In 1972, the Supreme Court stated clearly that Congress should address how patent law applies to the new field of software. Gottschalk v. Benson, 409 U.S. 63, 73 (1972). Unfortunately, Congress has since then been largely silent on the question of when software is, and is not, patentable. Someone who defends software patents might interpret this silence as a positive sign that software is patentable, because software methods and products easily fall within the text of 35 U.S.C. §§ 100 and 101. Nevertheless, the reality is more complicated, because the courts have identified numerous judicial exceptions to the plain text of the Patent Act, including the “abstract idea” exception. In general, Congress has also remained silent on these judicial exceptions. In fact, in the America Invents Act, Congress repeatedly included “rules of construction” making it clear that Congress had no intention of disturbing judicial decisions on patent eligible subject matter. See America Invents Act (AIA), Pub L. No. 112-29, 125 Stat. 328, 331.
In the roughly 40 years since the Supreme Court in Benson invited Congress to clarify how patent law applies to software, software has become a major force in the global economy. Simultaneously, critics of software patents have argued that software raises unique policy concerns that did not apply to Industrial Age inventions. These critics raise concerns about patents that claim functions without disclosing or claiming appropriate techniques for performing the functions, a lack of clear definitions in the software literature, and overlong patent terms in a field with rapid technological turnover. Moreover, these critics have also identified concerns about business method patents, which often include software patents.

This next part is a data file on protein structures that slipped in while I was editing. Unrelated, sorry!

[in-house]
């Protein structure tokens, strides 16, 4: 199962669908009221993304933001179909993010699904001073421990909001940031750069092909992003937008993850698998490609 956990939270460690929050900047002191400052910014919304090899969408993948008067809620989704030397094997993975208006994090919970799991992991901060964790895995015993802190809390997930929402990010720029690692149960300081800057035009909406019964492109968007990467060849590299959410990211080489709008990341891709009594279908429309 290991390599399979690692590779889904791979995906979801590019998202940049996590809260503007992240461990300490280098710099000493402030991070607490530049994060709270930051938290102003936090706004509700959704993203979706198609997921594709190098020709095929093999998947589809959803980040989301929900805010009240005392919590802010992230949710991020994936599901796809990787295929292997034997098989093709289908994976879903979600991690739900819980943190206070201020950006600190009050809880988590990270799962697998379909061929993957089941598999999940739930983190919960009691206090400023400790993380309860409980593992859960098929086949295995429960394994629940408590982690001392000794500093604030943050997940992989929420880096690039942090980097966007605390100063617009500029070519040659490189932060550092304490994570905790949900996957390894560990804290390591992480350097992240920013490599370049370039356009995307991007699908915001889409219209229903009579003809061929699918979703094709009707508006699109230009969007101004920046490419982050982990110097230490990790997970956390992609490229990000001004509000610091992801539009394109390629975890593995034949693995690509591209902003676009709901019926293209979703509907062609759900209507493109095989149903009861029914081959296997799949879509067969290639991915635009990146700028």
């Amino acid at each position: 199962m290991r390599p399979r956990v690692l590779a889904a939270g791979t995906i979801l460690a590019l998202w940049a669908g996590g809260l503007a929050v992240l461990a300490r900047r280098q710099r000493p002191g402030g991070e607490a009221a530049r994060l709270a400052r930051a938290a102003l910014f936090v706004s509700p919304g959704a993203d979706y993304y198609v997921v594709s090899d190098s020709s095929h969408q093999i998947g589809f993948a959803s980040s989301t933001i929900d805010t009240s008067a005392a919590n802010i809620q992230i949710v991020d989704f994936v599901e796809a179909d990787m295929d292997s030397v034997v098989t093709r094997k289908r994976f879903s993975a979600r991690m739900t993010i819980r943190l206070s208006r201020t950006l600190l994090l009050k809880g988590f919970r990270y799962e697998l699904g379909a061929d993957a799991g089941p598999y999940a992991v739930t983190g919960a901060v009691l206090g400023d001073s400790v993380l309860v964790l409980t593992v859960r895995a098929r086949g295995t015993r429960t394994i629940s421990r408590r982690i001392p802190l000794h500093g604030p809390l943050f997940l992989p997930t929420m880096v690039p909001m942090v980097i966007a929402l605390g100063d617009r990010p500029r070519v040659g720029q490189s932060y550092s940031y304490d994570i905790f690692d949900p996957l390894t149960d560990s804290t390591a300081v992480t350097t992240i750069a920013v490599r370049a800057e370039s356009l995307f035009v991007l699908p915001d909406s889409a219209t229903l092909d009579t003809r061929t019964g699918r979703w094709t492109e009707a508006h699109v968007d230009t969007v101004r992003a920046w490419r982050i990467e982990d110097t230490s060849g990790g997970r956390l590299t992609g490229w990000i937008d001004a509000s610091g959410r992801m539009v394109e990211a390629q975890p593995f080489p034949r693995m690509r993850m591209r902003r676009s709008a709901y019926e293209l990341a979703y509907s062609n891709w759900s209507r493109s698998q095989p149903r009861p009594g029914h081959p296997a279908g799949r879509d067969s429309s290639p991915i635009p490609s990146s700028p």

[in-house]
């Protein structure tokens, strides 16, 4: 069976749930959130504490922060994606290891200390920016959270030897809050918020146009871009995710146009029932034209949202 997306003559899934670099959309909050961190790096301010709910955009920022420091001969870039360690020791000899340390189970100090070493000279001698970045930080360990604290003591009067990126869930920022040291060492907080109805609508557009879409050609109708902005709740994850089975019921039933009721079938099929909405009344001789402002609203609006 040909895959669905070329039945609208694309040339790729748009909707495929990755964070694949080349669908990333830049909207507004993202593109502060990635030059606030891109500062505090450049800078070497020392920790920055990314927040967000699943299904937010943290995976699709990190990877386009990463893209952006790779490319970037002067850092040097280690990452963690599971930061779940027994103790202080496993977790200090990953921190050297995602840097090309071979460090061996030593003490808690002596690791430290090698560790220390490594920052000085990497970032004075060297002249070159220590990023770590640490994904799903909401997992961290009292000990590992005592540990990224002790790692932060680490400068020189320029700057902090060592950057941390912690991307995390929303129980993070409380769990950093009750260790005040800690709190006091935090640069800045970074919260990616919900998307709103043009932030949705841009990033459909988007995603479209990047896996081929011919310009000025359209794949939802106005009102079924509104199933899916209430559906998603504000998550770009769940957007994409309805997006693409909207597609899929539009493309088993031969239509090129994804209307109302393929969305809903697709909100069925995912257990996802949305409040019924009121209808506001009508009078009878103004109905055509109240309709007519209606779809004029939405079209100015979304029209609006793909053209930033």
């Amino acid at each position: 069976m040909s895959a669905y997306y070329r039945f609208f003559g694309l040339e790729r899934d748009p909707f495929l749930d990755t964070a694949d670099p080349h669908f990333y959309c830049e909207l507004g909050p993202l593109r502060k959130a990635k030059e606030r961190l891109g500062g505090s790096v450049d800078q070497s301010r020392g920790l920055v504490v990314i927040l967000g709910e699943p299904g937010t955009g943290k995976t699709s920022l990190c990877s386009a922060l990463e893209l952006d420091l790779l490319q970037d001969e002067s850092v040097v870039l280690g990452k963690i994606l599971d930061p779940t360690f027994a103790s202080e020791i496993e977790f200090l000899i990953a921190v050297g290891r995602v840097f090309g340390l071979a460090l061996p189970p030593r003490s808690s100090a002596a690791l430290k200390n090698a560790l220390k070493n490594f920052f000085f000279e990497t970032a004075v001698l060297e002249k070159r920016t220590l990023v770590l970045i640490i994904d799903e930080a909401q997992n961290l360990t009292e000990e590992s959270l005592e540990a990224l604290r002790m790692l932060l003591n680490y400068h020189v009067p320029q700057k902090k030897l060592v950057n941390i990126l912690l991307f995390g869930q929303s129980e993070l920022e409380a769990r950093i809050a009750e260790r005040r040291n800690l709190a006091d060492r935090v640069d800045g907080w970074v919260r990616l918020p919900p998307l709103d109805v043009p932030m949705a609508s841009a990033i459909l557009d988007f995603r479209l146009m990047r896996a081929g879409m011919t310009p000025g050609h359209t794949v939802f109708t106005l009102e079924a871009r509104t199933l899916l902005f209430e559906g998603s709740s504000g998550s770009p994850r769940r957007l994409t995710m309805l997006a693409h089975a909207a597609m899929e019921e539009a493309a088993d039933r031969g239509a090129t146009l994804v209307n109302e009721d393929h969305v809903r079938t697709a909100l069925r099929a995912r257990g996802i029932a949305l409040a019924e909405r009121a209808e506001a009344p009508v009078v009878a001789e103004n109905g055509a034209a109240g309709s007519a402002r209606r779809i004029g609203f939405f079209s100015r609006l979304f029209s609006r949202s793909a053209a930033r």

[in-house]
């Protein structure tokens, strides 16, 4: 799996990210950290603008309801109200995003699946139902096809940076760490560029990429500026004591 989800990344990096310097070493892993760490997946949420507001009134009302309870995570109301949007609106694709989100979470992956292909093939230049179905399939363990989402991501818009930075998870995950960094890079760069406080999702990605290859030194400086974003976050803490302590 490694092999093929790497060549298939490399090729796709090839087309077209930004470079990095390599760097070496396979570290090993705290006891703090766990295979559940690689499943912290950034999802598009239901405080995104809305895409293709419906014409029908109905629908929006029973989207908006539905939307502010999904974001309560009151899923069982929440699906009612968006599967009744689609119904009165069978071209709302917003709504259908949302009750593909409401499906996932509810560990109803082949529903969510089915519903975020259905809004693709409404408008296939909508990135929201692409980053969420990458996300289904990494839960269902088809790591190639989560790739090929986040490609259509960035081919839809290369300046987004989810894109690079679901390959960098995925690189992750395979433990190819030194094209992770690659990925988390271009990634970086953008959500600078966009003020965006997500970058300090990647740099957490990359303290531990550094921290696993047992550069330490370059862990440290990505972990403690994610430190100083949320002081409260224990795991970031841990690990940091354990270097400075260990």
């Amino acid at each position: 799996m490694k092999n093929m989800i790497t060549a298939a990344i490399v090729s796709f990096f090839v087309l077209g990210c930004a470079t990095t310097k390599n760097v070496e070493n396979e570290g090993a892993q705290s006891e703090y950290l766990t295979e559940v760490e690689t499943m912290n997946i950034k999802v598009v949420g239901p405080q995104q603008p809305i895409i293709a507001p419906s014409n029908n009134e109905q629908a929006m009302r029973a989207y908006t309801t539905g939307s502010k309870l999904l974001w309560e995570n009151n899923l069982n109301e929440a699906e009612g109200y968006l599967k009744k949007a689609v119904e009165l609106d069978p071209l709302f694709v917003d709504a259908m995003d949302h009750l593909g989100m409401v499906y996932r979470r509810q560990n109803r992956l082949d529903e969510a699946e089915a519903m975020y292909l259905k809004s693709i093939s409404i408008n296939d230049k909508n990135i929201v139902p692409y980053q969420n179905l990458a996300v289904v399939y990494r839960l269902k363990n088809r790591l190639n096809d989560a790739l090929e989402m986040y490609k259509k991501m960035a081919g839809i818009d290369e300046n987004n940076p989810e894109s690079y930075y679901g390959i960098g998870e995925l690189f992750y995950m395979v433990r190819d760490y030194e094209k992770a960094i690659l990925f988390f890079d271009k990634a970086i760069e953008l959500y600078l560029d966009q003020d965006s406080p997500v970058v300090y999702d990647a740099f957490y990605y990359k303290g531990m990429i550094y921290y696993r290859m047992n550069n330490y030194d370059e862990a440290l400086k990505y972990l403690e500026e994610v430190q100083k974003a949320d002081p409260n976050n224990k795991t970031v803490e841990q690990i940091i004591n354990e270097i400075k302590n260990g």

In the absence of congressional action, the courts have attempted to address these concerns with mixed success. First, the courts have endorsed a more muscular application of the “abstract idea” exception to 35 U.S.C. § 101. Alice Corp. Pty. Ltd. v. CLS Bank Intern., 134 S. Ct. 2347 (2014). The Supreme Court refuses to define the term “abstract idea” but has traditionally applied it to mathematical algorithms and fundamental business practices such as hedging and intermediated settlement. Second, the courts have dramatically limited the ability of patent owners to obtain a permanent injunction for business method patents (which often include software claims, as mentioned above). eBay Inc. v. MercExchange, LLC, 547 U.S. 388 (2006). Third, the courts have created an “algorithm” requirement for software claims that invoke 35 U.S.C. § 112(f). Aristocrat Techs. Australia v. Intern. Game Tech., 521 F.3d 1328 (Fed. Cir. 2008). These three judicial developments all appear to respond to Congressional inaction rather than action. But all have proven to be potent weapons for killing and diluting software patents. (The law has developed against software patents in other ways too, both subtle and unsubtle.)
In this article, we present a strategy for responding to the third judicial development cited above: the algorithm requirement. Three years ago, one of us argued that the algorithm requirement is “illogical” and “arbitrary” from a policy perspective. See The Illogic of the Algorithm Requirement for Software Patent Claims by Kip Werking. The article further stated that the algorithm requirement, if taken to its logical conclusion, results in “algorithms and functions  nested within each other like Russian Matryoshka dolls.” In summary, the article argued that:
The problem is not that the concern about broad software claims is unjustified. . . . The problem is that, even if the concern is justified, the algorithm requirement does not solve it.
Just recently, we were happy to see Professor Kevin Emerson Collins of Washington University Law School endorse essentially the same view in the Patently-O blog. See Guest Post by Prof. Collins – Williamson v. Citrix Online: And Now Comes the Difficult Part. Professor Collins stated that the algorithm requirement “makes no sense from a policy perspective because the level of generality specified in a claim is often arbitrary.” Similarly, he compares the consequences of the algorithm requirement to “nested Russian dolls.”